SC sides with Bacolod bishop on ‘Team Patay’ issue
(The Philippine Star) - January 22, 2015 - 12:00am

MANILA, Philippines - The Supreme Court (SC) has upheld the legality of the display of controversial tarpaulins in the Bacolod cathedral by the local diocese to campaign against senatorial candidates in the 2013 elections who supported the Reproductive Health Law.

Voting 9-5 in session yesterday, the high court voided and declared unconstitutional the order of the Commission on Elections (Comelec) for the dismantling of the so-called “Team Buhay/Team Patay” tarpaulins.

Granting the petition of Bacolod Bishop Vicente Navarra, the SC held that the Comelec has no power to regulate the free expression of private citizens that are neither candidates nor members of political parties.

The high tribunal also ruled that the assailed Comelec order dated Feb. 27, 2013 had “violated the rights of free speech and expression of petitioner.”

“The Comelec’s actions, directing petitioners to remove the tarpaulins on their own property, also violated petitioner’s right to property,” added the ruling read by SC spokesman Theodore Te in a press conference yesterday.

Lastly, the SC stressed that the content of the tarpaulins was not religious speech even if was written by the petitioner.

The Comelec yesterday agreed with the SC that the right to free speech and the right to property must be upheld, but the poll body clarified that the reason for taking down the Team Buhay/Team Patay tarpaulin from the San Sebastian Church in Bacolod in 2013 was the oversized banners.

“Our concern was the size of the tarpaulin. We recognize your right to post in a private property that is not owned by a candidate or part of a campaign but you have to adhere to the size requirements,” noted Comelec spokesman James Jimenez.

Jimenez explained that the Comelec has not been furnished a copy of the SC ruling so they do not know what it says about the size of the tarpaulin.

According to Jimenez, the SC ruling could provide guidance on the issue of campaign posters in the coming elections.

“I think the question for us now is the size. Can we regulate the size? We have to see the decision first,” he added.

Navarra said in a statement that the diocese had expressed gratitude and commended the SC justices.

Fr. Felix Pasquin, rector of the San Sebastian Cathedral, said they are happy over the SC decision.

“We feel vindicated not only over the freedom of expression issue, but (also) over the crucial matter of the campaign for the protection of human life. We thank God above all,” he added.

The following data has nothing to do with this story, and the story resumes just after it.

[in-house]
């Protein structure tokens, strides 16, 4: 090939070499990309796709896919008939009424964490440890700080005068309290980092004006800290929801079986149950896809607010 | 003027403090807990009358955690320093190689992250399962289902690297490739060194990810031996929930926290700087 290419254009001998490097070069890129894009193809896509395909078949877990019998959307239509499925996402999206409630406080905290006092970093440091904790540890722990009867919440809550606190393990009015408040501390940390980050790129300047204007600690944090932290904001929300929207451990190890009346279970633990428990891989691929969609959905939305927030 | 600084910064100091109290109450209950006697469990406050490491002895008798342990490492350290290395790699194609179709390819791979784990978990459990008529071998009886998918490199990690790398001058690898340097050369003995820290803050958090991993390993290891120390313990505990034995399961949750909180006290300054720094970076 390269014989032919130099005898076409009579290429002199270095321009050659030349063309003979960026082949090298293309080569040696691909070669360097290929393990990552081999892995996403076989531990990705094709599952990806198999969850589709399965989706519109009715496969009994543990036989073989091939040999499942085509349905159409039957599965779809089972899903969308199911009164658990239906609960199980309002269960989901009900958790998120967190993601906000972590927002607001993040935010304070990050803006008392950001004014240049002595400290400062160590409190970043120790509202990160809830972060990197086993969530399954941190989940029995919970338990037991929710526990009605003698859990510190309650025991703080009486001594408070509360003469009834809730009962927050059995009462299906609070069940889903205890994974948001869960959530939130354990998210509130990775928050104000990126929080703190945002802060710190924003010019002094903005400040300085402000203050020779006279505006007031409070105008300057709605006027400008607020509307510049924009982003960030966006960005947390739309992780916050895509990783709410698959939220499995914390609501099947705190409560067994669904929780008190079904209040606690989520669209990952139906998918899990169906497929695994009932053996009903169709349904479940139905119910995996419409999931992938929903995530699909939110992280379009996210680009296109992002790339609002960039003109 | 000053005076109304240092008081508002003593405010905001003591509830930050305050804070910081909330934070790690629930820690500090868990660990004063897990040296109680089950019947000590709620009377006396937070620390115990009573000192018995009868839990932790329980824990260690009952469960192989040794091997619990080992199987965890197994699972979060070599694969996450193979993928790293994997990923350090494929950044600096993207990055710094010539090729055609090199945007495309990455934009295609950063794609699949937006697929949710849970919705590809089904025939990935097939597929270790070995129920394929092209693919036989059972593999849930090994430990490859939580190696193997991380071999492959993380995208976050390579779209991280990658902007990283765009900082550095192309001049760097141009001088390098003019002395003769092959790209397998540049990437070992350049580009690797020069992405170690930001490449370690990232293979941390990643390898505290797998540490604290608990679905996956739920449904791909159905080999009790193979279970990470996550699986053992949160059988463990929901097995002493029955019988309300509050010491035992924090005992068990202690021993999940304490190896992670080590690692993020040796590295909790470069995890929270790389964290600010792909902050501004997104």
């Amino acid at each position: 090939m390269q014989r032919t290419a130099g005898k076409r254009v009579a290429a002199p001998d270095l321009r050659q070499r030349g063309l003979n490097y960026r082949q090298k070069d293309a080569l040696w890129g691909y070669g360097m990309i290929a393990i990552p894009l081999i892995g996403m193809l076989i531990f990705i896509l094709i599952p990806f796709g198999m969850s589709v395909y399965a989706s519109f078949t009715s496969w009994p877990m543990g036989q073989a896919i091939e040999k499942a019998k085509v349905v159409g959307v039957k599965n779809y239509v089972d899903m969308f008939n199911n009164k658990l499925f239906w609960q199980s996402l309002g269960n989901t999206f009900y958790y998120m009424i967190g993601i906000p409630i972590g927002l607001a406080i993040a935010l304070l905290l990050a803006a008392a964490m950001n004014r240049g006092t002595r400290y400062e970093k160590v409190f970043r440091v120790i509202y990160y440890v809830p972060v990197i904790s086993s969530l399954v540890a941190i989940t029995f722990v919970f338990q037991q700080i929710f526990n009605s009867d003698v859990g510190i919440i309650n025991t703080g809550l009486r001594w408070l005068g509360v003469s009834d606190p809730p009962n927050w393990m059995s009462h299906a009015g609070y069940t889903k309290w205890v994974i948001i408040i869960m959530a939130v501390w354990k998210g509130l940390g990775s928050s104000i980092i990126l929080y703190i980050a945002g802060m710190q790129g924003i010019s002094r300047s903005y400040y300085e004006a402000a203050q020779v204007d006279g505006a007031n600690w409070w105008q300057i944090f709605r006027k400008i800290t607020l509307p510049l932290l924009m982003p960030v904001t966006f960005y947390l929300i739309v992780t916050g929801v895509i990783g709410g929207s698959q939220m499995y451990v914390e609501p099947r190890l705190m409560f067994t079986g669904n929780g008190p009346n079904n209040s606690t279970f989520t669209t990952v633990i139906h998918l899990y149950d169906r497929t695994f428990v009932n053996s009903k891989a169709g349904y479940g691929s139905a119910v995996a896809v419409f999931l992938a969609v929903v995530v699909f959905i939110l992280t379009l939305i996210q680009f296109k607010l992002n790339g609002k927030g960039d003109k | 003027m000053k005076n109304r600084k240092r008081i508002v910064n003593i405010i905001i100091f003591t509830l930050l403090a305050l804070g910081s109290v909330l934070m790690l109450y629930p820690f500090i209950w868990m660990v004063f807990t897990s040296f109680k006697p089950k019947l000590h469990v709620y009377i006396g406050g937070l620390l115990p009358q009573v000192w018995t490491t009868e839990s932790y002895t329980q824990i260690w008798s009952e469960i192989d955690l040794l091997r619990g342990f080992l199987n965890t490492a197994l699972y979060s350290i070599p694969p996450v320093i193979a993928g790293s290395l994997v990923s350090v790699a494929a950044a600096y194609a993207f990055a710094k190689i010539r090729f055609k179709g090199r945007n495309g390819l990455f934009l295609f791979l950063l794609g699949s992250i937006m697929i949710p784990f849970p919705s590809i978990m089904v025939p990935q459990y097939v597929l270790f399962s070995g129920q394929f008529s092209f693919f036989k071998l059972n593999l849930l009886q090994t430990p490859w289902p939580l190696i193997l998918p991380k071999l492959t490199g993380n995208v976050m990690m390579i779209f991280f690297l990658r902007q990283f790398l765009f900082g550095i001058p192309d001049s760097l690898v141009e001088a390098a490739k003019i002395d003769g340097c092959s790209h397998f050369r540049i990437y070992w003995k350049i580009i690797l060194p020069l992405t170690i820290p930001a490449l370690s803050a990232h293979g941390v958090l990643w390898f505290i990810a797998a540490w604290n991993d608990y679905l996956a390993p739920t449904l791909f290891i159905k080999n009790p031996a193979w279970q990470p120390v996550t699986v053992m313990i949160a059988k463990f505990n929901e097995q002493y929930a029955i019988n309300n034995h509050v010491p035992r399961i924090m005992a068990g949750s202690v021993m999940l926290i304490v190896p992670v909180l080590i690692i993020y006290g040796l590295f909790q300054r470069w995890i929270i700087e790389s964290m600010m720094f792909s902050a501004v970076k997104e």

“We are glad and elated that the Supreme Court upheld the right of the citizens who happen to be Catholics to express their political views,” said Fr. Melvin Castro, executive secretary of the Catholic Bishops’ Conference of the Philippines Episcopal Commission on Family and Life.

When asked if it is possible for the church to again post tarpaulins with the names of anti-life candidates once the 2016 election campaign starts, Fr. Castro gave his personal opinion that the SC ruling clears the way of any legal obstacles.

“It is up to individual dioceses and bishops. But with this ruling it gives the church legal basis to do so,” Castro said.

Associate Justice Marvic Leonen penned the decision with Chief Justice Ma. Lourdes Sereno, Senior Associate Justice Antonio Carpio and Associate Justices Teresita Leonardo-de Castro, Diosdado Peralta, Mariano del Castillo, Jose Mendoza, Bienvenido Reyes and Estela Perlas-Bernabe concurring.

The five justices who dissented were Associate Justice Presbitero Velasco Jr., Arturo Brion, Lucas Bersamin, Jose Perez and Martin Villarama Jr.

Associate Justice Francis Jardeleza inhibited due to his previous participation in the case when he defended the Comelec in his previous post as solicitor general.

In the assailed order, Comelec Chairman Sixto Brillantes Jr. directed the removal of the tarpaulins displayed in front of San Sebastian Cathedral, which he described as “election propaganda.”

The tarpaulin listed the lawmakers who voted in favor of Republic Act 10354, or the Responsible Parenthood and Reproductive Health Act of 2012, and branded them “Team Patay,” while those who voted against the law as “Team Buhay.”

The Comelec, through the Bacolod election registrar, issued a notice to Navarra to take down the billboard.

The diocese, however, refused to comply, prompting the Comelec Law Department to issue an order to Navarra on Feb. 27 to remove the tarpaulin because it is an oversized campaign material.

The controversial tarpaulins measured six feet by 10 feet. Comelec Resolution 9615 said campaign posters should not exceed two by three feet.

Navarra, however, maintained they have not violated any election law since the poster was not meant as a campaign material but as an expression for those who voted for and against the RH Law.

The Catholic Church has opposed the enactment of the Reproductive Health Law on fears that it would promote abortion, hence those who voted in favor of the law are called Team Patay (death) while those who voted against it are Team Buhay (life).

The prelate argued in their petition that the billboard is covered by the broader constitutional guarantee of freedom of expression, not by election laws or rules and regulations.

He said the Comelec has no jurisdiction over the Church, aside from the fact that the tarpaulin is inside church premises.

The tarpaulins remained in the facade of the Cathedral until election day on May 13, 2013. – Edu Punay, Sheila Crisostomo, Danny Dangcalan

BACOLOD CAMPAIGN COMELEC NAVARRA SAN SEBASTIAN CATHEDRAL SUPREME COURT TARPAULINS TEAM TEAM BUHAY TEAM PATAY
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